Nov. 2 (Bloomberg) -- Romania’s central bank will probably keep its main interest rate unchanged at its last meeting this year to prevent capital outflows and a depreciation of the currency during Europe’s debt crisis.
Banca Nationala a Romaniei will keep its benchmark interest rate at a record-low 6.25 percent, according to 14 out of 15 economists surveyed by Bloomberg. One forecast a cut of a quarter of a percentage point. A decision is likely to be announced after 11 a.m. in Bucharest.
“While inflation is obviously falling sharply as a result of tax changes” fading out, “the currency position is precarious, especially with Romania likely to be a target” for capital outflows from euro-area banks, said Peter Attard-Montalto, a London-based economist at Nomura International Plc. “Balancing macro and financial stability through unchanged rates makes the most sense.”
Eastern European policy makers have kept rates on hold, even as an economic recovery falters, to protect their currencies as investors exit emerging-market assets amid Europe’s sovereign-debt crisis.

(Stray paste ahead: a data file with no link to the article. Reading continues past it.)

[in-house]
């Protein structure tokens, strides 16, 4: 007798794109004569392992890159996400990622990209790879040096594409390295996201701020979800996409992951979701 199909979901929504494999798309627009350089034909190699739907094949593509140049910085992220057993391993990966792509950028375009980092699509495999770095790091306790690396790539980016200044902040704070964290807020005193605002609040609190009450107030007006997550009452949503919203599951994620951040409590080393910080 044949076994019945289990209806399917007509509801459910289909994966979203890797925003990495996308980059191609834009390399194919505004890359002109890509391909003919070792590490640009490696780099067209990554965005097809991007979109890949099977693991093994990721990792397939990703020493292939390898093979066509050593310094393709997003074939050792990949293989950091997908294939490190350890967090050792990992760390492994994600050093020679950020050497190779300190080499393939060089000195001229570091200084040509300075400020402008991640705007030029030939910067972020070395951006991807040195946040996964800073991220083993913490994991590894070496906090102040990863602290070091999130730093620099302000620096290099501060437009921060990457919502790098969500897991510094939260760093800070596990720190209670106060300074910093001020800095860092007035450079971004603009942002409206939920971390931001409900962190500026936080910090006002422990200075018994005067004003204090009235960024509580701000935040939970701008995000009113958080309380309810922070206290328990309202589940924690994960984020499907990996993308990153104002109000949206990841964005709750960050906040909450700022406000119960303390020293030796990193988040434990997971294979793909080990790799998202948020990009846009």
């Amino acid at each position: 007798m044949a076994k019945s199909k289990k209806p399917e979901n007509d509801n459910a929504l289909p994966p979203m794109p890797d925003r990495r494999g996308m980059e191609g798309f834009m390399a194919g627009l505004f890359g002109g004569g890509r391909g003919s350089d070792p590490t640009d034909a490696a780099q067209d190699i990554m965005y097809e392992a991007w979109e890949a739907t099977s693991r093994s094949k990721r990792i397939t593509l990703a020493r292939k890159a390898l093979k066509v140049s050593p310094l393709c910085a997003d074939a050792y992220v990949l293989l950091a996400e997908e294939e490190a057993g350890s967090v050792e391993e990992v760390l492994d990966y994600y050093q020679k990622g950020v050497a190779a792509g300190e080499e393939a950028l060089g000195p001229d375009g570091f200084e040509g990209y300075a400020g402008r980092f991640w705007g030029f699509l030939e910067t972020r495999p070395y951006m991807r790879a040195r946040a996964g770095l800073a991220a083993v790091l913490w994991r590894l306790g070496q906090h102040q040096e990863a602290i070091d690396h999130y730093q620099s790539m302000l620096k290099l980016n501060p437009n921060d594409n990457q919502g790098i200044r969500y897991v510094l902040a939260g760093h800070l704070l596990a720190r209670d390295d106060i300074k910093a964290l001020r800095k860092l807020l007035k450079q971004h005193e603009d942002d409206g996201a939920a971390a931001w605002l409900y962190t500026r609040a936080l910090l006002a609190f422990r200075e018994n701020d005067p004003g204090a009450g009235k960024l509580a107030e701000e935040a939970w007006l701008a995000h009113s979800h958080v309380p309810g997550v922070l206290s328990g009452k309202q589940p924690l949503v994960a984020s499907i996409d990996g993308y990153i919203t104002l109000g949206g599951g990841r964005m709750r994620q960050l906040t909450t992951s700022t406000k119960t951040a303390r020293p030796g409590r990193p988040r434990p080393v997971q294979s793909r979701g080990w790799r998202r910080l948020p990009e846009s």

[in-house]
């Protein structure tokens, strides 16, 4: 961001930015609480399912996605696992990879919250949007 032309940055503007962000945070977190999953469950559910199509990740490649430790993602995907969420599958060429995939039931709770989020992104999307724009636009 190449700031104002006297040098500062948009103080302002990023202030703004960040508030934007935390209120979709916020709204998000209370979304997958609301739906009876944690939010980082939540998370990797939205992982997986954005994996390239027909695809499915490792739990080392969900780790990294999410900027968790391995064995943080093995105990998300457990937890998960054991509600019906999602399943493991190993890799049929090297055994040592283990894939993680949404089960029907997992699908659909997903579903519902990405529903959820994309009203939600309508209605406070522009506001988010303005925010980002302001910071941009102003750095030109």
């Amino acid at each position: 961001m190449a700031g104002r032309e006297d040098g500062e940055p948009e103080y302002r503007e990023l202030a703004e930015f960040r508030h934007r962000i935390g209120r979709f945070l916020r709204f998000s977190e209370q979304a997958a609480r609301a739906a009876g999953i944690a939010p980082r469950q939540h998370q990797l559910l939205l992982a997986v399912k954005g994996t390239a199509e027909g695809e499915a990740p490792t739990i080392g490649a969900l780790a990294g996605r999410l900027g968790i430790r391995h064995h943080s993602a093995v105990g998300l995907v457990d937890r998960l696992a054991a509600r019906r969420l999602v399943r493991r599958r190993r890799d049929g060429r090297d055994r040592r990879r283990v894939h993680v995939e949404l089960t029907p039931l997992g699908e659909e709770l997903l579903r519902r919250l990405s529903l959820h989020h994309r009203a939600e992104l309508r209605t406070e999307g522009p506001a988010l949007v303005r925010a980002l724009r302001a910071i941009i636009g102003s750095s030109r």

The Romanian central bank kept the European Union’s highest benchmark rate at 6.25 percent for an 11th meeting on Sept. 29. Hungary left borrowing costs unchanged on Oct. 25 for a ninth month, while Poland stood pat for a second meeting on Oct. 6. The Czech central bank is forecast to leave its rate at a record low when it meets on Nov. 3.
The leu, the ninth-best performer this year among 25 emerging-market currencies tracked by Bloomberg, weakened 0.2 percent to 4.3489 against the euro as of 5:05 p.m. in Bucharest yesterday. Montalto estimates the leu will depreciate further to 4.4 percent by the end of the year and said he sees “upside risk into next year.”
The inflation rate fell more than expected in September to the lowest level in two decades, giving policy makers scope to cut the main rate. Annual consumer-price growth slowed to 3.45 percent from 4.25 percent in August.
Romania may meet the central bank’s inflation target in 2011 for the first time in five years as a good harvest boosted supply and lowered food prices and the effects of the government tax increase fade, Deputy Governor Cristian Popa said on Sept. 29. Inflation will probably slow to about 3 percent next year, within the bank’s 2 percent to 4 percent target band, Popa said.
Central bankers left rates on hold after a July 2010 increase in the value-added tax rate to meet international bailout pledges boosted the inflation rate to the highest in two years. Before that, the bank lowered borrowing costs four times to combat the worst recession in two decades.
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